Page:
A Facebook game with more than 9 million users has been caught serving ads that try to trick viewers into installing malware.
Hundreds of users of Farm Town have reported seeing the ads, which falsely claim the user's PC is infected and can only be fixed by buying and running the anti-virus software being advertised, according to this forum. Farm Town developer SlashKey warned users to ignore the ads but failed to suspend third-party adverts, much to the anger of security experts.
"It may not be Farm Town's fault that a third-party advertising network is serving up malicious ads, but doing anything less is surely showing a careless disregard for the safety of its players," wrote Graham Cluley, a senior technology consultant at Sophos. "Until the makers of Farm Town resolve the problem of malicious adverts, my advice to its fans would be to stop playing the game and ensure that their computer is properly defended with up-to-date security software."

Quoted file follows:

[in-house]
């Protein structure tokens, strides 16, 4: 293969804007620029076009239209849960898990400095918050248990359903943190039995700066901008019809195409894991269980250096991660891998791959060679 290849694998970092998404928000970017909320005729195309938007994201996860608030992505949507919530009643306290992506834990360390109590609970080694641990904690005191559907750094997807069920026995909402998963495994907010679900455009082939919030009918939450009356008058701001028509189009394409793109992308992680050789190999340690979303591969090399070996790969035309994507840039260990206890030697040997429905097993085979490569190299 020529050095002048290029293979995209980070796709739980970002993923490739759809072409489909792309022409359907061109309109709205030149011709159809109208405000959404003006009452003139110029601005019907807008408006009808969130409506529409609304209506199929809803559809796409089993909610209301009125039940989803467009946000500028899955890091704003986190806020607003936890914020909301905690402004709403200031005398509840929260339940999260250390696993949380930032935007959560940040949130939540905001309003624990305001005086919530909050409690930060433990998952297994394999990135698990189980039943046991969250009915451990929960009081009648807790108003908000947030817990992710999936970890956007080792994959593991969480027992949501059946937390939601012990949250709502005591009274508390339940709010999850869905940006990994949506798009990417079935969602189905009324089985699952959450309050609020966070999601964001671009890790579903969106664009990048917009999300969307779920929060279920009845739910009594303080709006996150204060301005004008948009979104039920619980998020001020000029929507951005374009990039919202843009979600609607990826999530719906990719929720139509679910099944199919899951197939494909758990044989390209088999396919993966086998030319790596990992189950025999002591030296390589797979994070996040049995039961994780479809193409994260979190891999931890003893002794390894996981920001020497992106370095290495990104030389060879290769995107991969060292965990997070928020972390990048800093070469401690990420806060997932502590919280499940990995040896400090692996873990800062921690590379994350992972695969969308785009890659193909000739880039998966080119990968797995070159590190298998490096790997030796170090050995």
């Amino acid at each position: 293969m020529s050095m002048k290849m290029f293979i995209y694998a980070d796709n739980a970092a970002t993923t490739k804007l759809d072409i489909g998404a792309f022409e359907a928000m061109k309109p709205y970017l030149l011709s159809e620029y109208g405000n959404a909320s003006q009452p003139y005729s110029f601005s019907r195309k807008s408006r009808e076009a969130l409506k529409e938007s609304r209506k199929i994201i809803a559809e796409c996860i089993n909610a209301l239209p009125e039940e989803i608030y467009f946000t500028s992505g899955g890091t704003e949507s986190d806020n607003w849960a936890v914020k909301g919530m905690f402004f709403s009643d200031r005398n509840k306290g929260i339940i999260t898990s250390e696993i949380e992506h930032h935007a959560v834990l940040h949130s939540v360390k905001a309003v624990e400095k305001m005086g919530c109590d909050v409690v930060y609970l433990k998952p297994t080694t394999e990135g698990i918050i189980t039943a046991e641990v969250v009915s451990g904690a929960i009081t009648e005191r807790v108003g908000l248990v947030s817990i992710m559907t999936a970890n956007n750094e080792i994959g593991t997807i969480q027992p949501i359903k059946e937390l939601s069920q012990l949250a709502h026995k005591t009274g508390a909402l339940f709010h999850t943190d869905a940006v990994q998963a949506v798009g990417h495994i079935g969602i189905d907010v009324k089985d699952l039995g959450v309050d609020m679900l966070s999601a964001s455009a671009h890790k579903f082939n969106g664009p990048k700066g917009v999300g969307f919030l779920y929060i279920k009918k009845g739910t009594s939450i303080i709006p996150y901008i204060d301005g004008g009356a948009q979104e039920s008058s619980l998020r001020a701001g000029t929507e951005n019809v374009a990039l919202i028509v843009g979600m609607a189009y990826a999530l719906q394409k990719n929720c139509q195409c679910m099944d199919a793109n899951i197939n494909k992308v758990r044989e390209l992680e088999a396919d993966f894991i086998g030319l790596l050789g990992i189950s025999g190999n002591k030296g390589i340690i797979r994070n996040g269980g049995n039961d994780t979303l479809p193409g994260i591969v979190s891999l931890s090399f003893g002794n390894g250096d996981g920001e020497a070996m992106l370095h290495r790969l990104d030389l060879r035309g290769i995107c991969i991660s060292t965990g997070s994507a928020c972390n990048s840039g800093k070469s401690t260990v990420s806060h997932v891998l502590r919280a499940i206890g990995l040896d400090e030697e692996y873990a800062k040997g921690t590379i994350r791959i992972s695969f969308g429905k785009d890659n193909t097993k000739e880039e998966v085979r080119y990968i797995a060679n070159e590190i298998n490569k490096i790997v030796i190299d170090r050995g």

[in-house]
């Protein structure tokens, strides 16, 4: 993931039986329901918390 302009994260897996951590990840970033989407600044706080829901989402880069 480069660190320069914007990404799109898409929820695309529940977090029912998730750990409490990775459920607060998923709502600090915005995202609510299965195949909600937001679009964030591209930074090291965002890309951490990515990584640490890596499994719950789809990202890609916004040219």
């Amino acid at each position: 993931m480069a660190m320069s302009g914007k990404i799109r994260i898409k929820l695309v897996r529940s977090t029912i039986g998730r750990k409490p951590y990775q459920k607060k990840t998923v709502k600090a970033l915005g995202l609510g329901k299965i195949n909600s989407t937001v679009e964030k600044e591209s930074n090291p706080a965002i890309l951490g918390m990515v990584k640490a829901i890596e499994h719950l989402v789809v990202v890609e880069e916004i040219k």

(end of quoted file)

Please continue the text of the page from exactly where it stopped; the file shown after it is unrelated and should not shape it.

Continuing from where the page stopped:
Rogue AV software like that advertised to Farm Town players has proved to be a bane to computer users. Such titles generate billions of dollars per year in revenue to fraudsters, while stealing credit card data and often planting backdoors on end-user's machines.
Over the years, The New York Times, MySpace, and scores of other sites have been caught serving ads that try to trick viewers into believing their machines are infected, often by displaying mock hard drive scans with a list of malicious files detected. The ads are usually the work of fly-by-night advertisers who trick advertising networks into distributing the sham banner ads.